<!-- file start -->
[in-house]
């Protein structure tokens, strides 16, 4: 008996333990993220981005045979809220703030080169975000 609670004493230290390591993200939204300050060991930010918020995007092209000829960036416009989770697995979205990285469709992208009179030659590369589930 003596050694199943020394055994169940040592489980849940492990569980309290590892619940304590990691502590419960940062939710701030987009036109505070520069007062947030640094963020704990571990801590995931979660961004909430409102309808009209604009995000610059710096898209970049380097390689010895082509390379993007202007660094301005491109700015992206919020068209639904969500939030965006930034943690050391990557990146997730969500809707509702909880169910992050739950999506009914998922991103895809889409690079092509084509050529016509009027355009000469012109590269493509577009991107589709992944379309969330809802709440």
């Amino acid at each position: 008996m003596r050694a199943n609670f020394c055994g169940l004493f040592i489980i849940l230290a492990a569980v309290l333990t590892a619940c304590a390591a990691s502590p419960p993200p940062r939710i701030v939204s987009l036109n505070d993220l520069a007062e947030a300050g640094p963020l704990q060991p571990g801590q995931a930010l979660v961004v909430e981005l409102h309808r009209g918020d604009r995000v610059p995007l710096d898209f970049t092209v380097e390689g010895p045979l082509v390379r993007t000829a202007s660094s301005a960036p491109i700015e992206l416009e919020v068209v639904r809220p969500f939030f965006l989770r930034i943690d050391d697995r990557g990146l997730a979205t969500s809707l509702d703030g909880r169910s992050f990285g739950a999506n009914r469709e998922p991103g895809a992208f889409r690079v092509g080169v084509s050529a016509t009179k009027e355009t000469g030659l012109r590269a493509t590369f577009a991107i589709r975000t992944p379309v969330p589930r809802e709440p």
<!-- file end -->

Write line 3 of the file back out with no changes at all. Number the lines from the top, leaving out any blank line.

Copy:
């Amino acid at each position: 008996m003596r050694a199943n609670f020394c055994g169940l004493f040592i489980i849940l230290a492990a569980v309290l333990t590892a619940c304590a390591a990691s502590p419960p993200p940062r939710i701030v939204s987009l036109n505070d993220l520069a007062e947030a300050g640094p963020l704990q060991p571990g801590q995931a930010l979660v961004v909430e981005l409102h309808r009209g918020d604009r995000v610059p995007l710096d898209f970049t092209v380097e390689g010895p045979l082509v390379r993007t000829a202007s660094s301005a960036p491109i700015e992206l416009e919020v068209v639904r809220p969500f939030f965006l989770r930034i943690d050391d697995r990557g990146l997730a979205t969500s809707l509702d703030g909880r169910s992050f990285g739950a999506n009914r469709e998922p991103g895809a992208f889409r690079v092509g080169v084509s050529a016509t009179k009027e355009t000469g030659l012109r590269a493509t590369f577009a991107i589709r975000t992944p379309v969330p589930r809802e709440p």